Call 808-621-8448 and make an appointment today!

January is Glaucoma Awareness Month

Glaucoma affects more than 3 million Americans and is a leading cause of irreversible blindness, according to the BrightFocus Foundation. Through direct costs and productivity losses, glaucoma expends almost $3 billion each year from the U.S. economy. Glaucoma is a group of diseases that cause damage to the optic nerve, which sends images from the eye to the brain. The American Academy of Ophthalmology designates January Glaucoma Awareness Month to remind those most at risk to get regular checkups from an eye care professional.Glaucoma affects more than 3 million Americans and is a leading cause of irreversible blindness, according to the BrightFocus Foundation. Through direct costs and productivity losses, glaucoma expends almost $3 billion each year from the U.S. economy. Glaucoma is a group of diseases that cause damage to the optic nerve, which sends images from the eye to the brain. The American Academy of Ophthalmology designates January Glaucoma Awareness Month to remind those most at risk to get regular checkups from an eye care professional.

Glaucoma is due to an increase in eye pressure, known as intraocular pressure, caused by either an overproduction of fluid in the eye or blockage in the drainage area where the cornea and iris meet. Those with normal eye pressure can also develop glaucoma and it’s believed to be caused by poor blood flow to the optic nerve.

There are two primary types of glaucoma: open-angle and angle-closure. Open-angle is the most common and progresses slowly over time. Though angle-closure is far less common, it progresses much more quickly and with a painful, sudden buildup of eye pressure because the drainage area is too narrow.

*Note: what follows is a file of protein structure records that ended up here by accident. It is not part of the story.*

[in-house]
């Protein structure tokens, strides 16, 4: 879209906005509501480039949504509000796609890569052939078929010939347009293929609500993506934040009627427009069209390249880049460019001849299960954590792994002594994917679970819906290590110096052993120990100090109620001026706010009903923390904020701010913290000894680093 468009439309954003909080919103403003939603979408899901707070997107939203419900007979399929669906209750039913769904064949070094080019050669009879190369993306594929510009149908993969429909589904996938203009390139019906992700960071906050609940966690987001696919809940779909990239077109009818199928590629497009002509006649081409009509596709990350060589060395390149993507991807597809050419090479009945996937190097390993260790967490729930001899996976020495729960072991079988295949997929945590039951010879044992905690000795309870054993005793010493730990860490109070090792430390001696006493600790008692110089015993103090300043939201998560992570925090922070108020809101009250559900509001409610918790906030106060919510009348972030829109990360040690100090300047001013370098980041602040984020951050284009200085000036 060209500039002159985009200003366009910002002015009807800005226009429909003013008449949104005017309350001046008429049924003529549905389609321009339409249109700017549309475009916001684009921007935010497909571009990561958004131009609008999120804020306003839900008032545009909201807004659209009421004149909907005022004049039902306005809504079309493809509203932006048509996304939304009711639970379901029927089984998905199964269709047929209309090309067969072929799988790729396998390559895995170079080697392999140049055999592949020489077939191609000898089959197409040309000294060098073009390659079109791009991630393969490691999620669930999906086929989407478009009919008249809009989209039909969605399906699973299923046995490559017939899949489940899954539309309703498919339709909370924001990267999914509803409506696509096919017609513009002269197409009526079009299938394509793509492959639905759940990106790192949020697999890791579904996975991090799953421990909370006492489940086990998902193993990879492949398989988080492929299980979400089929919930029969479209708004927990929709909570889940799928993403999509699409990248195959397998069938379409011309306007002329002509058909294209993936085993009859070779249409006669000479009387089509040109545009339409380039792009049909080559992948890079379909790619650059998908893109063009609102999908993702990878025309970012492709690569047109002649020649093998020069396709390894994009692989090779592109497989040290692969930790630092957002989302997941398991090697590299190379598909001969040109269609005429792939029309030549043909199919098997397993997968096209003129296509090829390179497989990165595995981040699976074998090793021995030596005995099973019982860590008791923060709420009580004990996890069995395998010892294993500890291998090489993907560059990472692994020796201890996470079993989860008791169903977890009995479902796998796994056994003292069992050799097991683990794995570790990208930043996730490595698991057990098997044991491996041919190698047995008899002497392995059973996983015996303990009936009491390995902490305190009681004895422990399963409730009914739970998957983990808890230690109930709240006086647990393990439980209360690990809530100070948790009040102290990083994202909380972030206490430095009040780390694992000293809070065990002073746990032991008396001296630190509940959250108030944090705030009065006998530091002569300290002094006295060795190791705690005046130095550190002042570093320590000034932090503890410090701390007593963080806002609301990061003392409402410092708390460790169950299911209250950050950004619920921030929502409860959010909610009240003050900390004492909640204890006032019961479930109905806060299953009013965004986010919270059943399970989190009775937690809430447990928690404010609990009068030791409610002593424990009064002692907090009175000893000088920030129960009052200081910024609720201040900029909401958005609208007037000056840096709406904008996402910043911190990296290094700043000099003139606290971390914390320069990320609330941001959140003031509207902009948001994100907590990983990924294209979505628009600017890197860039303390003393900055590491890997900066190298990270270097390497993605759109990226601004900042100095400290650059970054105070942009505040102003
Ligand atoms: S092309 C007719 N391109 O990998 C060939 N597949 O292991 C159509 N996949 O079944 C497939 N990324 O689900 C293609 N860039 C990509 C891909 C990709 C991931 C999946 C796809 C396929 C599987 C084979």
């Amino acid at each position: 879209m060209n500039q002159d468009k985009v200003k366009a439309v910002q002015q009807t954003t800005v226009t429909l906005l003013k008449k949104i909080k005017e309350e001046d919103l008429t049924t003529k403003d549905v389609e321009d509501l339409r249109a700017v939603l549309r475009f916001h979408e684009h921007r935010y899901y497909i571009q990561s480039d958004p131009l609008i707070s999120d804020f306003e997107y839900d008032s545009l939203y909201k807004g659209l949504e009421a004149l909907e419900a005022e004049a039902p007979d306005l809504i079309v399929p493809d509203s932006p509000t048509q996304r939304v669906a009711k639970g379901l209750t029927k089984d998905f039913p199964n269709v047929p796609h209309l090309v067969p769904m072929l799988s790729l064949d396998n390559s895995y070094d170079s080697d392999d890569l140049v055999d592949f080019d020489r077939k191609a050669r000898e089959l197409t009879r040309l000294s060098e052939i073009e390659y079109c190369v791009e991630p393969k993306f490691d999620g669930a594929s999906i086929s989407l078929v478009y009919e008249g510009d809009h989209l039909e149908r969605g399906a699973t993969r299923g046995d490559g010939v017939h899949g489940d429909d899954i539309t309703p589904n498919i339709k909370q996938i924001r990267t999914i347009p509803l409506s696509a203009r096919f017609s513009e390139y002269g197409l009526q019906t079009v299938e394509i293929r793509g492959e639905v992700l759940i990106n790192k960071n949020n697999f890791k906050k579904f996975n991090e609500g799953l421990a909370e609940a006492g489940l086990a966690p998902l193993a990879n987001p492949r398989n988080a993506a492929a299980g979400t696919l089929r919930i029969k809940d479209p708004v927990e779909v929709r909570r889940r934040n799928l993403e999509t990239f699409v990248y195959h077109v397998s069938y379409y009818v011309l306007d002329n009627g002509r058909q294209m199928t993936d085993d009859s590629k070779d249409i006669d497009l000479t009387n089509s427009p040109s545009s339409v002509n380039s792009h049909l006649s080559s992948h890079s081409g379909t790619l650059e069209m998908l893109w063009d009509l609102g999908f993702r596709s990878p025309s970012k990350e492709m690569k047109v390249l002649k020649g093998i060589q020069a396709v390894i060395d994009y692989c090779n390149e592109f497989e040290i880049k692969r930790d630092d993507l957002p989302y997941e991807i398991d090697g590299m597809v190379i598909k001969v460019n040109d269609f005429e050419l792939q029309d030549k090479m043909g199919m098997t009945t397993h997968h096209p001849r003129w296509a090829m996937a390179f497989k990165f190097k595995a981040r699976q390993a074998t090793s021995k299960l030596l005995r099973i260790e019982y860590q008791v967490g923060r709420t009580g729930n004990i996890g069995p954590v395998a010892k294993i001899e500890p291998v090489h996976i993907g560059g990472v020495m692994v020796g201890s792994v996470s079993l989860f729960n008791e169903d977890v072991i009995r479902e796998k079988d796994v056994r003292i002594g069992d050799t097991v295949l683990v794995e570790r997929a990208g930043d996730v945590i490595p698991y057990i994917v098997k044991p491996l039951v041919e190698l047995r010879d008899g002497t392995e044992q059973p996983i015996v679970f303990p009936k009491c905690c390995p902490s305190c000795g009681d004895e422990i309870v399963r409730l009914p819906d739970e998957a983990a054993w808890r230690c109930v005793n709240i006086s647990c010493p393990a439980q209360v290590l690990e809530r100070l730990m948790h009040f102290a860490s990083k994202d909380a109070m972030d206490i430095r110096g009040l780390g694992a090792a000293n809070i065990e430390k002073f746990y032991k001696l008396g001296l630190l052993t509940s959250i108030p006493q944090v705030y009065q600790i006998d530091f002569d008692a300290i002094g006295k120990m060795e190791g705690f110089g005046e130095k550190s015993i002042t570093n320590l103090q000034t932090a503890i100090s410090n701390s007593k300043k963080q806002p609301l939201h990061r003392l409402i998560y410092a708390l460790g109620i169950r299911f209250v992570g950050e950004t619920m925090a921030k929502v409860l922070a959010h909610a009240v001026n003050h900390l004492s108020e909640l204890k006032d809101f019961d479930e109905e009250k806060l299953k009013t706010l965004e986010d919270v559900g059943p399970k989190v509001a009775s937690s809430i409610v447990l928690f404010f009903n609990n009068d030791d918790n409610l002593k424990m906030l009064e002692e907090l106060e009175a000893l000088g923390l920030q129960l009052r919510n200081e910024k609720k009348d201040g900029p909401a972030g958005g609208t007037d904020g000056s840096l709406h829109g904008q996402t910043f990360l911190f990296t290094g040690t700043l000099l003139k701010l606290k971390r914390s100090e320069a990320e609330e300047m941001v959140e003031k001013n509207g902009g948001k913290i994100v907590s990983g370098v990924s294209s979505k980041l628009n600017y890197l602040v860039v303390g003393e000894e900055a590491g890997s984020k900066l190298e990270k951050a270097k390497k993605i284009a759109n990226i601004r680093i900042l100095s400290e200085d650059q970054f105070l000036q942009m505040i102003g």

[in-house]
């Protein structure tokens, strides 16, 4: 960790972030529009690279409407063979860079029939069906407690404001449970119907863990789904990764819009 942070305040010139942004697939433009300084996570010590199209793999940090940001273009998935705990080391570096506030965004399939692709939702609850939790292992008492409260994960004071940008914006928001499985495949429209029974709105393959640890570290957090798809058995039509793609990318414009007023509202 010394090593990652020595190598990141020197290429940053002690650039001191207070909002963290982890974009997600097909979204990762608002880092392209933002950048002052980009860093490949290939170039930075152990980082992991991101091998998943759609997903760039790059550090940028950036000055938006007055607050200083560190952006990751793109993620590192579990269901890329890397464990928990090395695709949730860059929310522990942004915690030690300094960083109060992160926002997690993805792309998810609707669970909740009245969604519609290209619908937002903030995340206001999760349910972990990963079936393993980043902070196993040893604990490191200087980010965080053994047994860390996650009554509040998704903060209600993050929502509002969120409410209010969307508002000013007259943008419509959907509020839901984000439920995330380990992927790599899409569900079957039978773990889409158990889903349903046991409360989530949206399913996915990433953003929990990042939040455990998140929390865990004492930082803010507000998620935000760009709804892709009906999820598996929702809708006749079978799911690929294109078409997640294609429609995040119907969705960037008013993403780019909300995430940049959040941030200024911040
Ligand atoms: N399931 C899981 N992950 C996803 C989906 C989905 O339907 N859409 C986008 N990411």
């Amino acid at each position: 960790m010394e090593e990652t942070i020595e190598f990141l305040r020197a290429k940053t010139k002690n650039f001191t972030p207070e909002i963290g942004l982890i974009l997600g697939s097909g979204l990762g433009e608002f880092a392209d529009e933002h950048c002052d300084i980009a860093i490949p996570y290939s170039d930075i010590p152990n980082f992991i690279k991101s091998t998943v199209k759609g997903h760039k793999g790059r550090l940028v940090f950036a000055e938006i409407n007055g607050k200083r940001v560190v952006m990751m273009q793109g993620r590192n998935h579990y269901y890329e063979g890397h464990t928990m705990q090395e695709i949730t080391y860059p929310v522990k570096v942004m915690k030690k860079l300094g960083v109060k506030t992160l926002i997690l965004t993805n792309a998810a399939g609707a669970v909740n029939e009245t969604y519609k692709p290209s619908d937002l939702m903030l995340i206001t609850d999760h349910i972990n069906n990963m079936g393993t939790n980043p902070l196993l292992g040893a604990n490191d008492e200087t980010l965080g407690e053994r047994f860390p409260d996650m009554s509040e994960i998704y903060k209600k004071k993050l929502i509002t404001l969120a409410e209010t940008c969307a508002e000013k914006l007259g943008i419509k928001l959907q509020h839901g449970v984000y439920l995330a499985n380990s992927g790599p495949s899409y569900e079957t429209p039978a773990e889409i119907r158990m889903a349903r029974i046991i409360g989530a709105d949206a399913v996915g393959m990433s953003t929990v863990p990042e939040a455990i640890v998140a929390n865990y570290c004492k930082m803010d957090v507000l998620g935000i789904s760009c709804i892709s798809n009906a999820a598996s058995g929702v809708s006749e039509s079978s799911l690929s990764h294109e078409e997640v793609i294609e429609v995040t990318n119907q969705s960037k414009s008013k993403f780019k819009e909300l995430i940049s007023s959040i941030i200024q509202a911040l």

Symptoms of glaucoma usually go unnoticed until it has progressed significantly. Gradual loss of peripheral vision is a common symptom of open-angle, while angle-closure symptoms are more abrupt. Symptoms of angle-closure include severe eye pain, headache, nausea and vomiting, blurred vision, seeing haloes around lights and red eye.

Those most at risk of developing glaucoma include people:

  • Aged 40 and over
  • Of Hispanic, Asian or African-American descent
  • With a family history of the disease
  • Diagnosed with diabetes or hypertension
  • Who’ve had an eye injury or eye surgery
  • With extreme nearsightedness (myopia)
  • Taking steroid medications for an extended period of time

Most of these risk factors can’t be prevented and the optic nerve can’t regenerate itself. But glaucoma can be successfully controlled with an early diagnosis and treatment to slow down or stop further damage. Treatment ranges from eye drops to laser surgery and microsurgery, which helps to lower eye pressure.

Those 40 and over should have a comprehensive dilated eye exam every two to three years from an eye care professional to check for glaucoma and other eye diseases. People mostly likely to develop glaucoma should get an eye exam once a year, including those 40 and over with other risk factors or those 60 and over.